Patriots’ Defense Victimized for Three FGs in Win Over Dallas

Published: 11/24/2019 9:49:22 PM
Modified: 11/24/2019 9:46:39 PM
FOXBOROUGH, Mass. — The New England Patriots’ overrated, no-name defense, which is absolutely not historic or significant in any sense — and how dare you suggest it is — were brutally savaged for three field goals in a 13-9 victory over the Dallas Cowboys on Sunday at Gillette Stadium.
The vaunted Cowboys, who entered the game with the NFL’s top offense in terms of yards per game and DVOA, were nothing short of brilliant. In a showcase for his celebrated arsenal of devastating weapons, MVP candidate Dak Prescott repeatedly marched Dallas downfield for 3-point tries, pushing his team to the upper limit of single digits. Proving that the Patriots wilt in the presence of a real quarterback, Dallas could even have had a fourth field goal if not for a first-quarter miss from Brett Maher.
“It’s no secret, we get everybody’s best shot every week,” Patriots safety Devin McCourty said.
The only thing missing from this game for Prescott and the Cowboys was a victory. Perhaps that can be attributed to the fact that Dallas failed to follow the blueprint drawn up by the Ravens earlier this season. That fool-proof, winning formula for beating the 2019 Pats (now 10-1) can best be summarized as: 1. Have Lamar Jackson. 2. Use him to do things no one is yet prepared to defend. The Cowboys did neither of those things and will likely reconsider that approach if they see New England again.
In its second-consecutive near loss, the Patriots’ offense struggled again. With both Mohamed Sanu (ankle) and Philip Dorsett (concussion) sidelined, New England was forced to rely on N’Keal Harry — the broken-down tall kid from Arizona State, playing in just his second NFL game — and Jakobi Meyers, an undrafted receiver who probably also went to college.
Harry caught the game’s only touchdown on a back-shoulder throw from Tom Brady, whose continuing decline was best evidenced by repeated drops from his depleted receiving corps. Meyers had four catches for 73 yards. Julian Edelman, who still plays here, had eight catches for 93 yards.
To no one’s surprise, the Cowboys’ elite running back, Ezekiel Elliott, outgained Sophomore Slumpback Sony Michel. Elliott broke loose for 86 yards on 21 carries, while Michel stumbled to just 85 yards on 20 carries.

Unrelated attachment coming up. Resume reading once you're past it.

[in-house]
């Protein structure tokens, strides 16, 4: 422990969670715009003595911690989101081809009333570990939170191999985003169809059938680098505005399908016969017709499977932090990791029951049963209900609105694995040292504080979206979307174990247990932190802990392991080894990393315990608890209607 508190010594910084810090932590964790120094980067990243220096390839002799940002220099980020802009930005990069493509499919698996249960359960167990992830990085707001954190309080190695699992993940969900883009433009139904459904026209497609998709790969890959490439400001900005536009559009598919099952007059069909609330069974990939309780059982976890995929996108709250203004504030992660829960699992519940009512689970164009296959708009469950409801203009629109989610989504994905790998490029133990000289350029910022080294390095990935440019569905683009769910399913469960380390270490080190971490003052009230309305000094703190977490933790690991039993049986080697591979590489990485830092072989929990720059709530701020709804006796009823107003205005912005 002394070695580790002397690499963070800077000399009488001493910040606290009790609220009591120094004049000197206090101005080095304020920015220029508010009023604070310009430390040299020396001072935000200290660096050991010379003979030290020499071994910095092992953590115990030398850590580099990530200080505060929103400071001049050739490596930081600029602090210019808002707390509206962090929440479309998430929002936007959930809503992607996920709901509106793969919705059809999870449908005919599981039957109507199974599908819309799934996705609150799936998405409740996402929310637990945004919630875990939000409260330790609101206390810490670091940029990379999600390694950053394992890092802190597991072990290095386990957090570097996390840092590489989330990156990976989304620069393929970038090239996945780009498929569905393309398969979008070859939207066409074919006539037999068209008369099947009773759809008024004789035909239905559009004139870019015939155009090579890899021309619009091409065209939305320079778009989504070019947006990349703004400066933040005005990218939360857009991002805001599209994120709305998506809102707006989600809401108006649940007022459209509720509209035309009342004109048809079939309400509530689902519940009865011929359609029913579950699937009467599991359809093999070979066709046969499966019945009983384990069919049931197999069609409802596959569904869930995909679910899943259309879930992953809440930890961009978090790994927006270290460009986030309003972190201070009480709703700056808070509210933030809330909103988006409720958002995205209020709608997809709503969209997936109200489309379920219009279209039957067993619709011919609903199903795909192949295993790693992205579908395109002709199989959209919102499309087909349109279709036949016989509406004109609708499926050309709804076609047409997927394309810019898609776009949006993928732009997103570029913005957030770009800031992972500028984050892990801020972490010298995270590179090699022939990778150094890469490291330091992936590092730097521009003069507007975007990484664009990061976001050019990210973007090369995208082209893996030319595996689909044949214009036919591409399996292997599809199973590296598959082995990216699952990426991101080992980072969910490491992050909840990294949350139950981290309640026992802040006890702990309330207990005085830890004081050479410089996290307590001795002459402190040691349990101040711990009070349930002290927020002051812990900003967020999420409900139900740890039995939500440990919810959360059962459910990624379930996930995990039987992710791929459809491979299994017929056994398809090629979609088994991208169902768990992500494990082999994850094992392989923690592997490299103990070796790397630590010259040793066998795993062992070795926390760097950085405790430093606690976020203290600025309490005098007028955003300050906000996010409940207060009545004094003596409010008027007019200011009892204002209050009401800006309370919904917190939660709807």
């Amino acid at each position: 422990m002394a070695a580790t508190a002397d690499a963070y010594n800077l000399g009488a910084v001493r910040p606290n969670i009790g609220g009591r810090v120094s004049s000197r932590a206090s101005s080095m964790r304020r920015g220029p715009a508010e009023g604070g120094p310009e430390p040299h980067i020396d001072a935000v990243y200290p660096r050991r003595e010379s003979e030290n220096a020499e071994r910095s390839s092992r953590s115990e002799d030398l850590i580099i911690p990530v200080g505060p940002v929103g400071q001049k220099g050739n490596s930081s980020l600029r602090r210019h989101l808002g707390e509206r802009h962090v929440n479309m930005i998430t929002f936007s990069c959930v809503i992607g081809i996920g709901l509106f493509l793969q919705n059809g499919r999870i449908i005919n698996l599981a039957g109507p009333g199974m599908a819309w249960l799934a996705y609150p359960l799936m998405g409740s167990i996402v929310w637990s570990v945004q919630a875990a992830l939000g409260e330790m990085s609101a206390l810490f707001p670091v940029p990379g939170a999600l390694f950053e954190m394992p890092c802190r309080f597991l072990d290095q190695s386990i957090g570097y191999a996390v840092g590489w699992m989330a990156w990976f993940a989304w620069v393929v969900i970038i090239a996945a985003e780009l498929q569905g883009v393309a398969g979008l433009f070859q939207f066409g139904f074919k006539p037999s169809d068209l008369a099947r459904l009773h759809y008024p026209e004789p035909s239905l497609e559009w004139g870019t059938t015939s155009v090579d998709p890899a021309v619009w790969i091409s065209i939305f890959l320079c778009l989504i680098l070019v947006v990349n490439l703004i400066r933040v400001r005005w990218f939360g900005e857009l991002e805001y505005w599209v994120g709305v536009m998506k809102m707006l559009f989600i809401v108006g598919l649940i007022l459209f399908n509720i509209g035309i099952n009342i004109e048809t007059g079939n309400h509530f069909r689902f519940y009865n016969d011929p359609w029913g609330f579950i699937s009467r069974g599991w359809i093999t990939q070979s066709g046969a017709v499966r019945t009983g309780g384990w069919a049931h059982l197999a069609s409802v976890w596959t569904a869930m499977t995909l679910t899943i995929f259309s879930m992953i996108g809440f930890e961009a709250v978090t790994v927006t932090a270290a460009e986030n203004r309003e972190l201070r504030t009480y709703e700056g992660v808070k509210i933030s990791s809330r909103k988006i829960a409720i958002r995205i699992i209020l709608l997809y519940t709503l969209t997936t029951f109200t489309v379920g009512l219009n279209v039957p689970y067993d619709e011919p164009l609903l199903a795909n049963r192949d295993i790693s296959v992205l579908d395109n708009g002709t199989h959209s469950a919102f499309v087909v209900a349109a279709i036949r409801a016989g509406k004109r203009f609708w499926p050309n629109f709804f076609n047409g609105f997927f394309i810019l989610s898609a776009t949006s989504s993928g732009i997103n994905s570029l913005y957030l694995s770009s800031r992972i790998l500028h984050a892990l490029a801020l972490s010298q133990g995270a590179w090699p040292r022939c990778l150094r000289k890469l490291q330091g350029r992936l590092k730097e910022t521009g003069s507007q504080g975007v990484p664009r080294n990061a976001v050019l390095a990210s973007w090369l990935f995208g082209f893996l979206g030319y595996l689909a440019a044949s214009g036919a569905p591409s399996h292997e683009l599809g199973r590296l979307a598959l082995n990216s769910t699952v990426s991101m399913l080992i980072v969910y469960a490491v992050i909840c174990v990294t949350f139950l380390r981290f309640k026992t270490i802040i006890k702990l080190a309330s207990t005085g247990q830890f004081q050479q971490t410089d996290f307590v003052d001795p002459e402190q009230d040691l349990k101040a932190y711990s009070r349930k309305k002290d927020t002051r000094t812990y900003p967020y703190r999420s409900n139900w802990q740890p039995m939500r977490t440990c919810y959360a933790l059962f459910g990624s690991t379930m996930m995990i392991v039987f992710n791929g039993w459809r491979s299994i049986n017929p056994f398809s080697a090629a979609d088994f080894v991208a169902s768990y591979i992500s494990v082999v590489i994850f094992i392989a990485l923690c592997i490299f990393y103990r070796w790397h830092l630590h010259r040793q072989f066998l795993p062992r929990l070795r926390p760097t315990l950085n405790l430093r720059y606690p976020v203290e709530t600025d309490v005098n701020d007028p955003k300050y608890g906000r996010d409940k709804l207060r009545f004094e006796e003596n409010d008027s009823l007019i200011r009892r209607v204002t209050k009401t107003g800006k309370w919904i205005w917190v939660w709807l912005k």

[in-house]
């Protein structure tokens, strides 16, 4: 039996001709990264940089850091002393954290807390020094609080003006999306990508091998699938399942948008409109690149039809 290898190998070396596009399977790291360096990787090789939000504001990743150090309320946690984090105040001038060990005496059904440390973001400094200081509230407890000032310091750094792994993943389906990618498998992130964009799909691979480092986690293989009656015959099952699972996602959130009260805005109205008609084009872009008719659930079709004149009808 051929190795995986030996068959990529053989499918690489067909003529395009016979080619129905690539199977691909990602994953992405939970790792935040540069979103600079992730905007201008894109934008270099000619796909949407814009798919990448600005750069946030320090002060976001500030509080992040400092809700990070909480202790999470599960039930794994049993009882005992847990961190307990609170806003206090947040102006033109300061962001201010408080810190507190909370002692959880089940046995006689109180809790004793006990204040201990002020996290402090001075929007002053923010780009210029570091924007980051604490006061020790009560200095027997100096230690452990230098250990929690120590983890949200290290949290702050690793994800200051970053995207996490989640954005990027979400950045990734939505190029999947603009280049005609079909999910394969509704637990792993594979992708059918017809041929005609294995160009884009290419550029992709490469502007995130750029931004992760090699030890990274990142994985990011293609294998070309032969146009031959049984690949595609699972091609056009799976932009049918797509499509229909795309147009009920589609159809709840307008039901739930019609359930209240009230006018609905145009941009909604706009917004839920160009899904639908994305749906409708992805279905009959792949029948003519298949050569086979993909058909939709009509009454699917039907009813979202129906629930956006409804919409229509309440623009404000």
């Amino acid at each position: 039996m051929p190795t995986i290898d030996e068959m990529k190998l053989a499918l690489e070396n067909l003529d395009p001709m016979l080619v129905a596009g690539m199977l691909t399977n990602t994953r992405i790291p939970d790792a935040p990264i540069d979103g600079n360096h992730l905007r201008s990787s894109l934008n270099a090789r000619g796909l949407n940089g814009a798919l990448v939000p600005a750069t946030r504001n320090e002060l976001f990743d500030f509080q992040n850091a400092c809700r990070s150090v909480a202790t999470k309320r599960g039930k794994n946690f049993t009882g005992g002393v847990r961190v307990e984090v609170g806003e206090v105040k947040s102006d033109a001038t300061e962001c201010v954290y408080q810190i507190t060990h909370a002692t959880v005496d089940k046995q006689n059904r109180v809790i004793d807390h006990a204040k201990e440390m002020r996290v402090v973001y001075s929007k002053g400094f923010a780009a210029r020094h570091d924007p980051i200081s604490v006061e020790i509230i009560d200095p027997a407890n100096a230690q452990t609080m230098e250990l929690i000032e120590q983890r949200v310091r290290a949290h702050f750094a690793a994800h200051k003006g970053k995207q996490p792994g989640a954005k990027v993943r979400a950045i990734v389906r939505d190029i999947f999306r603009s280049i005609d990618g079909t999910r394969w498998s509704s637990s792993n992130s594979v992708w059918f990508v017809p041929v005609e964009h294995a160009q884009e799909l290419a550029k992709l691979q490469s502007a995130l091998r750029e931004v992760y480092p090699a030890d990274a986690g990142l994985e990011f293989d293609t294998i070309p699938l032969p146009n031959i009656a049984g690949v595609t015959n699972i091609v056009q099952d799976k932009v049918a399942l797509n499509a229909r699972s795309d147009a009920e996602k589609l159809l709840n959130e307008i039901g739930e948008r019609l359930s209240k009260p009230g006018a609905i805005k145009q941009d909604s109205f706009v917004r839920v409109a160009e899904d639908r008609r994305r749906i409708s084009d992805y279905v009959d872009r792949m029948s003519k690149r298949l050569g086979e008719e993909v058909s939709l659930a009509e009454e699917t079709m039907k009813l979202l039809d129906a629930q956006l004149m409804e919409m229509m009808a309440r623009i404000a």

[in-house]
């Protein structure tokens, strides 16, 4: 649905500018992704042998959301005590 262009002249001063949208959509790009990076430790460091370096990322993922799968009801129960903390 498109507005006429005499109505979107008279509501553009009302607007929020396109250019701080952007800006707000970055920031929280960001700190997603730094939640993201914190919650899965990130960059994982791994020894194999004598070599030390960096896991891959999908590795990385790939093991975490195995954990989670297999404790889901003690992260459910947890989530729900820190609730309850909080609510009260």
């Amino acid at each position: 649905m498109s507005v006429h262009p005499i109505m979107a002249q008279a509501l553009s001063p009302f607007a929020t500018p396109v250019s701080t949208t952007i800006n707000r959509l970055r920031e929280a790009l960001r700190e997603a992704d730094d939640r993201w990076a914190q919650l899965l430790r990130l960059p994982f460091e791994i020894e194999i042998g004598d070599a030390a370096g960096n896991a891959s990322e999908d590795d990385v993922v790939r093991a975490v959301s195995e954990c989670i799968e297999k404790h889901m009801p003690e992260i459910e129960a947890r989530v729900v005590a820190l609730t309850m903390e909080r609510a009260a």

The egregiously overhyped Patriots defense is now allowing 10.6 points per game this season. That puts them on pace to finish just between the 2000 Ravens (10.3 points per game) and 1986 Bears* (11.7 points per game) to rank among the fewest points allowed in a 16-game season.
But the Patriots don’t even belong in the same sentence as those teams.
Why? Well, for one thing, name one player who is a potential Hall of Famer or even ranks as the best at his position in the game today? And if you’re thinking Stephon Gilmore, note that he only had one insane interception in this game when he could have at least had two. And Gilmore spent most of the day covering Amari Cooper, a receiver who didn’t even make a single catch. What kind of competition is that?
Furthermore, teams like the 2000 Ravens and the Bears of the mid-80s played in an entirely different era of football. Back then, there were fewer rules to protect quarterbacks and more lax enforcement of contact by defensive backs. Teams also ran more and had less-sophisticated passing offenses. When you combine those facts and adjust for nostalgia, the only plausible conclusion is that this Patriots’ defense is coasting on hype and their apparent historic effort is a mirage.
Just look what happened when they played a real quarterback like Dak Prescott. The three field goals. The 64.2 quarterback rating. The 15.3 QBR. Do you think Ray Lewis and The Fridge would have allowed such a porous atrocity? If so, then you’re not thinking at all.
Dave Brown is a freelance correspondent who covers the Patriots for the Monitor. You can follow him on Twitter @ThatDaveBrown.
*Yes, the 1986 Bears. The 1985 Bears (12.4 points per game), actually gave up more points than the 86 version. But the 86 version had neither a rap video nor a Super Bowl victory, and are therefore generally regarded as an inferior defense.

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